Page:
At what angle-of-attack (sideslip angle) would a symmetric vertical fin plus a deflected rudder have a lift coefficient of exactly zero?

For rudder deflection angles of 5, 10, 20, 30, and 45 degrees, at what (negative) angle-of-attack does a fin-rudder combination (including dorsal fin if present) have a lift coefficient of exactly zero?

For the purpose of this question, define angle-of-attack in relation to the chord line of the fin alone, not including the deflected rudder. If we ignore things like spiral slipstream, deflection of airflow around cabin, etc, it would be the same as the sideslip angle.

Loosely speaking, at this angle-of-attack we could say the force from the deflected rudder is being exactly cancelled by the force from the fin, though in reality each influences the airflow around the other and the fin-rudder combination acts as a single unit.

To allow for a definitive answer, I'll specify to use the fin (including dorsal fin) and rudder from current -production Cessna 172 S, but feel to post an answer addressing the fin and rudder from any other aircraft.

Note that an aircraft could never sustain a sideslip angle that caused the fin plus deflected rudder to have a lift coefficient of zero, unless some other yaw torque due to something like asymmetric thrust or extreme adverse yaw from deflected ailerons was acting to maintain the slip angle.

Approximations are fine-- obviously an exact answer would involve a complicated computer modelliing project, or actual wind tunnel experiments. My hope is that existing information relating to the lift curves of symmetrical airfoils with deployed flaps may be adapted to give an approximation of an answer to this question.

• Despite specification, this is a very broad question. Obviously, for each combination of airfoil, relative rudder chord and other minor factors there will be 'angle of zero lift' for each deflection; it's just a matter of mundane calculations or testing. What information each of these random points can give you? (Say, NACA 0012, 25% rudder, 10° deflection -> -5° $\alpha_0$. So?) Trends may be interesting, such as this angle per deflection vs. relative chord, but that's not what you're asking... – Zeus Aug 5 '19 at 0:45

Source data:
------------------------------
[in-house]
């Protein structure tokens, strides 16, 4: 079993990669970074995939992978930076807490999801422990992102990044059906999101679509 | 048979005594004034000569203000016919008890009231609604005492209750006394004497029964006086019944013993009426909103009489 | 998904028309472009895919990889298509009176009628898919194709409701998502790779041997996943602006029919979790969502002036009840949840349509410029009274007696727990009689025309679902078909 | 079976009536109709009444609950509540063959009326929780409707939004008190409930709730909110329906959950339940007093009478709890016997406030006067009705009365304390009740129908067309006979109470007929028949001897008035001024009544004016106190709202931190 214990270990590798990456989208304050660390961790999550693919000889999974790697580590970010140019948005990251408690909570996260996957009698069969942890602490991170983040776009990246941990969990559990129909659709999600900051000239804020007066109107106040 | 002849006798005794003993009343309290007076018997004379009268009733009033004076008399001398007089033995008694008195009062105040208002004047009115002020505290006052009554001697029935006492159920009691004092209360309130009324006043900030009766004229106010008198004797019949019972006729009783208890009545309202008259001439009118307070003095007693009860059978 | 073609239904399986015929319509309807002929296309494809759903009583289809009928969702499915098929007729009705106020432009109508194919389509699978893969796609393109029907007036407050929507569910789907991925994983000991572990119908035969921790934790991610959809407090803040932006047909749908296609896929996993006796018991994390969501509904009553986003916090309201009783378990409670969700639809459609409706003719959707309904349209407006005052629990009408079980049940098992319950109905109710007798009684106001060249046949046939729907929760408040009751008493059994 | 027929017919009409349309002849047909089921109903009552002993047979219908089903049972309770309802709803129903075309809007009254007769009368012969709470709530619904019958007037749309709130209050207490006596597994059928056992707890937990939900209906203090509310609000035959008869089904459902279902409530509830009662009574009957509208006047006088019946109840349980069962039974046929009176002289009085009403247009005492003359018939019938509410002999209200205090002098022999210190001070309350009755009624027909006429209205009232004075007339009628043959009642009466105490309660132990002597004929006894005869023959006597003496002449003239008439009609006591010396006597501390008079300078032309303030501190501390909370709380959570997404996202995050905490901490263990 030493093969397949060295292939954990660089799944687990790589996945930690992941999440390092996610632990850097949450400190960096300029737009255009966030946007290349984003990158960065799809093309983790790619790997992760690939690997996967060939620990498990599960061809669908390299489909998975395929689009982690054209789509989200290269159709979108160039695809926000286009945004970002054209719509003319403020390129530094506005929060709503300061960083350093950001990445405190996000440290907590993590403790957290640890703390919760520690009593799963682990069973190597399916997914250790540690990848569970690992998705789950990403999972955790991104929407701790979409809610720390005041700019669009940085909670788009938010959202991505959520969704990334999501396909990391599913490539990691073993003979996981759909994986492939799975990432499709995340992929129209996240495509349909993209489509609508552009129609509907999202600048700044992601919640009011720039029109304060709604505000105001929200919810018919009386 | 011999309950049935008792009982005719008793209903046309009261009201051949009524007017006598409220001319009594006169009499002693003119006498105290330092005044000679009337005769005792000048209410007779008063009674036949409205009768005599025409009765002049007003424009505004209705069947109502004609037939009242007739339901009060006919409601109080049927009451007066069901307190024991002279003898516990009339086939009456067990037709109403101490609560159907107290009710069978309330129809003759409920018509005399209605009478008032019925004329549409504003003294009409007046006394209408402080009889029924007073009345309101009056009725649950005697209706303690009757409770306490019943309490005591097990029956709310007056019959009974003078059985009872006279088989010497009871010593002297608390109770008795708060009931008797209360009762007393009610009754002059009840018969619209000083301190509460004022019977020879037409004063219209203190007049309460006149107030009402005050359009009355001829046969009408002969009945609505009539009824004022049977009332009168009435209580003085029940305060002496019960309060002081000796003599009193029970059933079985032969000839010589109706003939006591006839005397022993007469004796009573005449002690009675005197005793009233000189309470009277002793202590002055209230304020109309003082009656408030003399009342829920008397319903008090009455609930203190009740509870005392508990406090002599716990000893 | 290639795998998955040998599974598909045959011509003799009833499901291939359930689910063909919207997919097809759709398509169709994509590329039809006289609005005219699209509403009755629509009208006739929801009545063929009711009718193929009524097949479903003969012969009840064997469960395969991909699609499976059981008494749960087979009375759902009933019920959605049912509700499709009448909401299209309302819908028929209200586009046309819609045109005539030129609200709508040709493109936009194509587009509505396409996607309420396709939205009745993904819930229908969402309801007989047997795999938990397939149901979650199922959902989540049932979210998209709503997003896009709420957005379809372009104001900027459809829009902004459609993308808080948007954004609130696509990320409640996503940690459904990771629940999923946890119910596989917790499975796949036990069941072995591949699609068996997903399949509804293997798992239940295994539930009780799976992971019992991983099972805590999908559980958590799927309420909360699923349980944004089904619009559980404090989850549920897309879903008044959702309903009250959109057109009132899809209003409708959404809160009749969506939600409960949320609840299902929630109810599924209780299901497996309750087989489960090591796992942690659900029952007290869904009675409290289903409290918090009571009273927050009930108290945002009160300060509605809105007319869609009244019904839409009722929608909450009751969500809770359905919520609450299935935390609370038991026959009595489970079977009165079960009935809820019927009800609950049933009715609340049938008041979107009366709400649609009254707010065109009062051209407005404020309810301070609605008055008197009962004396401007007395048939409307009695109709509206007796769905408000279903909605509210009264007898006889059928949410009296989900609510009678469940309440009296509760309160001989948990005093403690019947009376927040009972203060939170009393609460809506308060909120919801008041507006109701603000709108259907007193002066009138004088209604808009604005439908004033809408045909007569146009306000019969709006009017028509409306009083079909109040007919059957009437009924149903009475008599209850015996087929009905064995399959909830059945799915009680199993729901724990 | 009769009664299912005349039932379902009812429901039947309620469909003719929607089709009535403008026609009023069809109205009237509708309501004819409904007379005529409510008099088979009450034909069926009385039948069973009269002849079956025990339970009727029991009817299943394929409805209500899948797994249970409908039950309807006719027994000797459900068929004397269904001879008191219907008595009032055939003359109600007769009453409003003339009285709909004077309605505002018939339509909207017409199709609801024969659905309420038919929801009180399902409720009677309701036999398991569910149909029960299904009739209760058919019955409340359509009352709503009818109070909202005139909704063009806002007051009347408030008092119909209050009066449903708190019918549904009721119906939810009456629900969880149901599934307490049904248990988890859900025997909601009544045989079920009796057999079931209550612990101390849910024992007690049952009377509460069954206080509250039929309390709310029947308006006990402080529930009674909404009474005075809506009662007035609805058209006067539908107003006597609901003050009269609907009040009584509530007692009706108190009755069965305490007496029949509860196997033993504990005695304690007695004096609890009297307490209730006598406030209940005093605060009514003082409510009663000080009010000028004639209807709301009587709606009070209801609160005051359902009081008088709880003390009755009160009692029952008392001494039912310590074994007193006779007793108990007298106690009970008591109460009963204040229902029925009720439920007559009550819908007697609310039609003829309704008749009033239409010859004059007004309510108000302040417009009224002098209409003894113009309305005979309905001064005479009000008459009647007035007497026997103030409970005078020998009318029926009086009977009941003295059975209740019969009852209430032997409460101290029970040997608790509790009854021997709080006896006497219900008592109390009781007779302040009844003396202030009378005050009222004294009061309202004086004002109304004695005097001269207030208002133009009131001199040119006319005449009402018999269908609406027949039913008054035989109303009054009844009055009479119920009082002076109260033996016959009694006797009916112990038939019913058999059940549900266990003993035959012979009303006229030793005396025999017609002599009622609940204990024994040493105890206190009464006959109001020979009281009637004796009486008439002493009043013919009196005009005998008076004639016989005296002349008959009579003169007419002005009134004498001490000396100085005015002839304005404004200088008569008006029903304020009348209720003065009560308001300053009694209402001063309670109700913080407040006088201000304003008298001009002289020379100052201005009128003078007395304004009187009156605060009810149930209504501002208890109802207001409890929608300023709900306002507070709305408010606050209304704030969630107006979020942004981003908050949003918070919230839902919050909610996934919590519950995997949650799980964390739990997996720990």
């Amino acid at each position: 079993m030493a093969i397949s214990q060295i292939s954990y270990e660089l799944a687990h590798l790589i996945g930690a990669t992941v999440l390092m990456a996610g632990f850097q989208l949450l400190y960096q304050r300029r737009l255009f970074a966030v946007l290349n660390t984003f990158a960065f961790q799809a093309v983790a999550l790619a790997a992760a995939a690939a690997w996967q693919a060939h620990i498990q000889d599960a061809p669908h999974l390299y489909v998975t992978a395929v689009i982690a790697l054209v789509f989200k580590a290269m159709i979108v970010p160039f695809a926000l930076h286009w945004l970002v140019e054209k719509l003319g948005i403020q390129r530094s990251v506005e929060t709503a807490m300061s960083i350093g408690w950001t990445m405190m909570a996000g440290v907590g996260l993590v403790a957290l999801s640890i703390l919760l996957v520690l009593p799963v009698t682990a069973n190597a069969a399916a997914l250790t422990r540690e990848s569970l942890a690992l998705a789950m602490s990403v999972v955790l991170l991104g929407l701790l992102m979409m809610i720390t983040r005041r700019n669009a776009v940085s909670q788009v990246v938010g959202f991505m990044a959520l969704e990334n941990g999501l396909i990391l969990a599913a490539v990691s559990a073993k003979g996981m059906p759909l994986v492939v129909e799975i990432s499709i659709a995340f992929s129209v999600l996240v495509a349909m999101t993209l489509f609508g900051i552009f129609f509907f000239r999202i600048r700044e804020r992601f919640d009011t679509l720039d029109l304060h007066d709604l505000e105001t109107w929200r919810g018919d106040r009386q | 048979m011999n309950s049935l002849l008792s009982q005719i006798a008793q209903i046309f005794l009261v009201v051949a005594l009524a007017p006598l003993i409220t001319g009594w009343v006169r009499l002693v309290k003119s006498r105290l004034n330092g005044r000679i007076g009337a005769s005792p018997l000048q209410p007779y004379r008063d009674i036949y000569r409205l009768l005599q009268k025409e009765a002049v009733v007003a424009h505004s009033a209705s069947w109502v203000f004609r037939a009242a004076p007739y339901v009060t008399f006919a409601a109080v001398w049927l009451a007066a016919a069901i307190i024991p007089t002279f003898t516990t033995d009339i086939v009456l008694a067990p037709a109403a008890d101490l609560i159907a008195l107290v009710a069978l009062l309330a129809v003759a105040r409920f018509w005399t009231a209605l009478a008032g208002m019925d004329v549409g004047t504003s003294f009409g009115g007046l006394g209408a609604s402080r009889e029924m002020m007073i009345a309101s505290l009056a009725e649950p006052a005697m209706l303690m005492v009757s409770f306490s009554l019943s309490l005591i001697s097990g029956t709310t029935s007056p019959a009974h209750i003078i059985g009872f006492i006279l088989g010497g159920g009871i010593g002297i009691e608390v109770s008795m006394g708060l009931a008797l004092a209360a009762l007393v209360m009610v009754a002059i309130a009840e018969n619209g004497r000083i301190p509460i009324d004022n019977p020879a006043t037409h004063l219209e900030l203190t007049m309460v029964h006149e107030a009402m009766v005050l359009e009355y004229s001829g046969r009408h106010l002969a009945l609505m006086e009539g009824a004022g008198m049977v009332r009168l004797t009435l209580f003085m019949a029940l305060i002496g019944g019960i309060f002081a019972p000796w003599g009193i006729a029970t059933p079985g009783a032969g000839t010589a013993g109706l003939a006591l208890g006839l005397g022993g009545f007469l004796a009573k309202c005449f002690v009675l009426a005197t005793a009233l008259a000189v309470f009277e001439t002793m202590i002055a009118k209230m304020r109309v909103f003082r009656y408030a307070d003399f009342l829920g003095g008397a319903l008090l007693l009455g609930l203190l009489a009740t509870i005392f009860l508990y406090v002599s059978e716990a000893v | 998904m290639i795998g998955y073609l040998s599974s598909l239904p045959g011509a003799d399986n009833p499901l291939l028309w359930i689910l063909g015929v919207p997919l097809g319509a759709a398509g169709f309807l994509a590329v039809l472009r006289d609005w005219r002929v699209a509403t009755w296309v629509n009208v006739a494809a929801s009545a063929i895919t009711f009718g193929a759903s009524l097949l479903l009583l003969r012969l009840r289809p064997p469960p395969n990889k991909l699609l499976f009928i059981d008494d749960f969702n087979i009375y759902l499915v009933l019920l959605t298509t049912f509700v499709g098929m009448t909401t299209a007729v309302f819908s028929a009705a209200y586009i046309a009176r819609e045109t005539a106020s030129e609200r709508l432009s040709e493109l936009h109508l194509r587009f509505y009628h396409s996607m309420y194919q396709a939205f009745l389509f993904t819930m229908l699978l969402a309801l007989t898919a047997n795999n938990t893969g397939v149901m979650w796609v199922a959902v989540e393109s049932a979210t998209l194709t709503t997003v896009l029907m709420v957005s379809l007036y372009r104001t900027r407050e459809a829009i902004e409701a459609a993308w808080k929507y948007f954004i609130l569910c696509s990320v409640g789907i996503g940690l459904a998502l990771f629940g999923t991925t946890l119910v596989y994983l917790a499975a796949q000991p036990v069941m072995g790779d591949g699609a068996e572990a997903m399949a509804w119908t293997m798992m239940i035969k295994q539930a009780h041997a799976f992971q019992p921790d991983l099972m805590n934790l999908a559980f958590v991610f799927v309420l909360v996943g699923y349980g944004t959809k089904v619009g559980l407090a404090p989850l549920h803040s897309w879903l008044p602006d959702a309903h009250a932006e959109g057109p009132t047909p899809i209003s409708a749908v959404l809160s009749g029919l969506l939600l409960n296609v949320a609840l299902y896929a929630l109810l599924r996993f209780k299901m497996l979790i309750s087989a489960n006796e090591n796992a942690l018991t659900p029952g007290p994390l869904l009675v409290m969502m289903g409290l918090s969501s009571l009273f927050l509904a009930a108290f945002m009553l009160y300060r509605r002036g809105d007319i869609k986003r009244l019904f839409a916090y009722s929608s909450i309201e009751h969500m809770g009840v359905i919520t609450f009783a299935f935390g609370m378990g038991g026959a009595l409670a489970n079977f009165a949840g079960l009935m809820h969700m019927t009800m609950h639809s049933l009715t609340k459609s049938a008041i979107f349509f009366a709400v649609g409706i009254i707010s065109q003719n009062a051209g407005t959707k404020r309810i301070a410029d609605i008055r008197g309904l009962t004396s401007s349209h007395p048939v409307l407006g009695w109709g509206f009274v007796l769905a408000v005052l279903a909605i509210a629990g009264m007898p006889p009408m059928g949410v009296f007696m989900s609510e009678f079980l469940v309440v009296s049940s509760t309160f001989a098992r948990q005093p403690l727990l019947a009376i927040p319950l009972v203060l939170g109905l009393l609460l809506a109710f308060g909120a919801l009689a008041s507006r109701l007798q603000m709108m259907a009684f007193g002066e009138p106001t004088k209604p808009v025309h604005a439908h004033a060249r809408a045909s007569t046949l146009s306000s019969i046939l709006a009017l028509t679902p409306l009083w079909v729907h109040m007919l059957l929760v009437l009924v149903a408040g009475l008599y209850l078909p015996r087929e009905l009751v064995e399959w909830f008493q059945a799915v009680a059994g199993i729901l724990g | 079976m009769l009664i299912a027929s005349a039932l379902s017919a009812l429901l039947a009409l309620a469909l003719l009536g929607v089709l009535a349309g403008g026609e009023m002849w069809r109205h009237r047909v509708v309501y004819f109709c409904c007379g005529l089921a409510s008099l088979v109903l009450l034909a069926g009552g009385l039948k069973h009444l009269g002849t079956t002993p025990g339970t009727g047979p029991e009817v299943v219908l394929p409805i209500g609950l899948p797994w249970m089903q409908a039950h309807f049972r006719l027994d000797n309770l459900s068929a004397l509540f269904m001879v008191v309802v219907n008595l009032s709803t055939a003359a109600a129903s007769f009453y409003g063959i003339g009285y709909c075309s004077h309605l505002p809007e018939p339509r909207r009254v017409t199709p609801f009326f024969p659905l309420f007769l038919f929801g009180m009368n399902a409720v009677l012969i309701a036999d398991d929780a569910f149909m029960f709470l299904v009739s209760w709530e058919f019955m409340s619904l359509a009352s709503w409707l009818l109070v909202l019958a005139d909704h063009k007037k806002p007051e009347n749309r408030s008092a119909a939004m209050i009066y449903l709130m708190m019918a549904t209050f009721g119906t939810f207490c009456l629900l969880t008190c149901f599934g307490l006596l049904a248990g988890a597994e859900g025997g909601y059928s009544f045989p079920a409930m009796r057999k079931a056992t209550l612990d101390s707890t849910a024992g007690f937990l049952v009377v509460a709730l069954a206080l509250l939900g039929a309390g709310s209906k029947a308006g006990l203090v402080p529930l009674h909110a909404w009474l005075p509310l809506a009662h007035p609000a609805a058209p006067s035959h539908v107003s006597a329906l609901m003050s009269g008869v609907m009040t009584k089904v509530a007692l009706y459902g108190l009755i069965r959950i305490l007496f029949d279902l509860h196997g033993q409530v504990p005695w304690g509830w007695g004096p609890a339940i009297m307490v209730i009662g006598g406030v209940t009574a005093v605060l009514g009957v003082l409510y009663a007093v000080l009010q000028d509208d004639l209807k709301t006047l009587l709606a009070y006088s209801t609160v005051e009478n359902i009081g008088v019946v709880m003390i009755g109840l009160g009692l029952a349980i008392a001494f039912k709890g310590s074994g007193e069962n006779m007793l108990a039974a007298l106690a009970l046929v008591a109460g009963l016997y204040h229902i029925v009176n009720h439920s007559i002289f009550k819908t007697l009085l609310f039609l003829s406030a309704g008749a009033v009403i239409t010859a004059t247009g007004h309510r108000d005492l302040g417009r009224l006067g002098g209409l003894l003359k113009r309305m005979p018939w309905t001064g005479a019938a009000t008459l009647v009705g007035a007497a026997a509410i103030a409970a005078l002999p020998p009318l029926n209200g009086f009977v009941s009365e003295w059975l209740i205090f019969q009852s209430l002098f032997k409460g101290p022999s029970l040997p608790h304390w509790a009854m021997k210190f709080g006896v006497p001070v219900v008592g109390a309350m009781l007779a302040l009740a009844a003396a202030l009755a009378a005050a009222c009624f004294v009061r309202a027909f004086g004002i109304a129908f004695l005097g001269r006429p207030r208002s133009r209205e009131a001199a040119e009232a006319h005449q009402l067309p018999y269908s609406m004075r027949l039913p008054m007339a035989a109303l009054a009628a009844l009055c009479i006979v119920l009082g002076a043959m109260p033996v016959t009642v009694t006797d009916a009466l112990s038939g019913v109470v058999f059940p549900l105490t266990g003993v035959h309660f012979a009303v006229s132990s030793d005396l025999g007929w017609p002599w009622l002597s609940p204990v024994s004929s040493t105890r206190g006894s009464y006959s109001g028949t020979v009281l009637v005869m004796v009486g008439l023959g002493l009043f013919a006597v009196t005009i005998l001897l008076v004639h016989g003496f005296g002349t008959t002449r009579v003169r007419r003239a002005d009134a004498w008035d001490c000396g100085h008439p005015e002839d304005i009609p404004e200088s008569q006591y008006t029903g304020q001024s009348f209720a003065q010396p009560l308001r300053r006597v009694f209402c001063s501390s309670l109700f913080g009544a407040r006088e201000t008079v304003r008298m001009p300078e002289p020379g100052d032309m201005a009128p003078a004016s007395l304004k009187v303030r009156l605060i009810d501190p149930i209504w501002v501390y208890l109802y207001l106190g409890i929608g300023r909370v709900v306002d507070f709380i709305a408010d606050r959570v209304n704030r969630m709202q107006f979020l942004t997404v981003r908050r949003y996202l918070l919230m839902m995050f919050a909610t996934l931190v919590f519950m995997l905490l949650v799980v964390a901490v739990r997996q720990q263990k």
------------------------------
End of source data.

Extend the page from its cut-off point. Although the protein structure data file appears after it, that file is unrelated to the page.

• Besides, "an aircraft could never sustain a sideslip angle that caused the fin plus deflected rudder to have a lift coefficient of zero" - why, this always happens in a sustained sideslip (even without adverse ailerons, fuselage interference etc.) – Zeus Aug 5 '19 at 0:49
• @Zeus - why do you say that? I would say that in a sideslip in a Cessna 152, where you are pushing hard on the (let's say right) rudder pedal to keep the rudder deflected, it's likely that the NET contribution of the rudder + fin is a yaw torque toward the right, acting against the leftwards yaw torque created by the fuselage. (Basically I'm saying that the center of lateral area or effective center of aerodynamic yaw torque of the fuselage alone is likely well behind the CG, since the rear parts of the fuselage act at such a large moment-arm.) – quiet flyer Aug 5 '19 at 16:37
• Why do you include fuselage? You excluded more relevant things like "spiral slipstream, deflection of airflow around cabin, etc.", why should I assume that fuselage should be calculated? Its influence can be quite complicated. A slender body has its AC quite far forward actually, but when you include interference of other parts (wing, "deflection of airflow around cabin, etc"), there may be no AC as such. With fuselage, the exercise cannot be reduced to "lift curves of symmetrical airfoils with deployed flaps", so you either should exclude it or define exactly. – Zeus Aug 6 '19 at 0:56